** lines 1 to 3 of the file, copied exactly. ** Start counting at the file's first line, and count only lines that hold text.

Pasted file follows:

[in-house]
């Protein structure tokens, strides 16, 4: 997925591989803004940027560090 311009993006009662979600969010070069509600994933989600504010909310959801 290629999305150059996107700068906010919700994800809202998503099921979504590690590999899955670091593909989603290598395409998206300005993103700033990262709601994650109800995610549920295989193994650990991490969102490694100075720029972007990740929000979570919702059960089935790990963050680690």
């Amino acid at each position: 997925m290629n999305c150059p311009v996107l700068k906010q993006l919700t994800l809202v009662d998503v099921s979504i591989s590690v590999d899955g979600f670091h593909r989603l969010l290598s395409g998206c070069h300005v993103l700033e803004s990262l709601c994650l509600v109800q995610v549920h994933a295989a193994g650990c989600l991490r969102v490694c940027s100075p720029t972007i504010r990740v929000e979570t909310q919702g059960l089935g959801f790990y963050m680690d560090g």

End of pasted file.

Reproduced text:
[in-house]
């Protein structure tokens, strides 16, 4: 997925591989803004940027560090 311009993006009662979600969010070069509600994933989600504010909310959801 290629999305150059996107700068906010919700994800809202998503099921979504590690590999899955670091593909989603290598395409998206300005993103700033990262709601994650109800995610549920295989193994650990991490969102490694100075720029972007990740929000979570919702059960089935790990963050680690």
């Amino acid at each position: 997925m290629n999305c150059p311009v996107l700068k906010q993006l919700t994800l809202v009662d998503v099921s979504i591989s590690v590999d899955g979600f670091h593909r989603l969010l290598s395409g998206c070069h300005v993103l700033e803004s990262l709601c994650l509600v109800q995610v549920h994933a295989a193994g650990c989600l991490r969102v490694c940027s100075p720029t972007i504010r990740v929000e979570t909310q919702g059960l089935g959801f790990y963050m680690d560090g």